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RE: High Tire Pressure on Concrete slab

• To: <seaint(--nospam--at)seaint.org>
• Subject: RE: High Tire Pressure on Concrete slab
• From: "Himat Solanki" <hsolanki(--nospam--at)scgov.net>
• Date: Tue, 16 Nov 2004 14:42:21 -0500

```Average contact pressure:

1. 30 kN Counterbalance lift truck                        2.4  N/mm2
2. 20 kN Reach Trucl                                          5.6
N/mm2
3. 20 kN Pallet Truck                                         11.0
N/mm2

Please include the dynamic multiplication factor

a. Braking                  1.3
b.cornering                1.4
c. Acceleration           1.1
d. uneven surface       1.2

If you plan to use Wstergaard equations, please consider fatigue factor
of 2  to withstand an infinite number of  load repetition.

Himat

>>> jkilgore(--nospam--at)leok.com 11/16/2004 1:17:27 PM >>>
I'm not disputing that the tire pressure number is in error (900 is
VERY
high), but tire pressures for earth-moving equipment isn't a good
comparison.

The tires for equipment designed to run on earth are intentionally
very
large with low pressures and large contact areas to keep from being
buried
in the ground.  Even though the equipment itself is extraordinarily
heavy
(I've climbed on dump trucks capable of carrying 150 tons in addition
to
their own weight, and it was far from the largest piece of equipment
that
Caterpillar makes), the earth pressures are rather low.

High-speed interior equipment will have high pressures and small
contact
areas to minimize tire flexure and friction.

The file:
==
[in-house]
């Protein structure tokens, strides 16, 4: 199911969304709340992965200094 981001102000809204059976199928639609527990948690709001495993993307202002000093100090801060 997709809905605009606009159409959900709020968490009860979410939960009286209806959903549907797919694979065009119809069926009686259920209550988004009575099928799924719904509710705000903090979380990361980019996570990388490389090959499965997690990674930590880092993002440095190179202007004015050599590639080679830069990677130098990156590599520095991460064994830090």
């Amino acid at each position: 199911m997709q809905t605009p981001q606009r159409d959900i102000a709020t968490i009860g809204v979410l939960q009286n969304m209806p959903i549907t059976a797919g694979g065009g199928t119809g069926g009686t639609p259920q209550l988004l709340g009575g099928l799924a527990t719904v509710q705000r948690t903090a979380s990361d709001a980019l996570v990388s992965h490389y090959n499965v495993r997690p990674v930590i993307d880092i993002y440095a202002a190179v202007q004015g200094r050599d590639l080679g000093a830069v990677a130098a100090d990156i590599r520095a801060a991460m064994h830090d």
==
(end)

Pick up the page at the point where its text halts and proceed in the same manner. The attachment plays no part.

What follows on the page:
Non-the-less, 900 psi is extremely high.

---
Jason Kilgore
Leigh & O'Kane, LLC
Kansas City, Missouri
________________________________________
Sent: Tuesday, November 16, 2004 11:53 AM
To: seaint(--nospam--at)seaint.org
Subject: Re: High Tire Pressure on Concrete slab

Richard,

I suspect that your data is in error.  Find out, from the fork lift
manufacturer, the pressure to which the tires must be inflated. Then
the
contact area will be the load on the wheel divided by the tire
inflation
pressure. In other words, the contact pressure is, theoretically, equal
to
the tire inflation pressure.

For your information, even some of the large Caterpillar earthmoving
equipment have contact pressures less than 50 psi.

Rajendran

richard lewis <rlewistx(--nospam--at)juno.com> wrote:
I'm working on the design of a slab for a fork truck that has tire
contact pressure up to 900 psi. This makes for a very small contact
area. The design problem I have for the slab is that the parameters
are
"off the chart" for the PCA design method and the WRI design method.
The
only one that is "on the chart" is the Core of Engineers method
because
it is not based on contact pressure, but axle load and frequency of
traffic.

Are there design standards for the newer fork trucks that high the
high
wheel contact pressure and high speed travel? I have used the text
"Designing Floor Slabs on Grade, 2 ed." by Ringo to check these 3
standards mentioned above. The fork truck manufacturer will not give
me
any direction for slab design.

Rich

________________________________________________________________Juno
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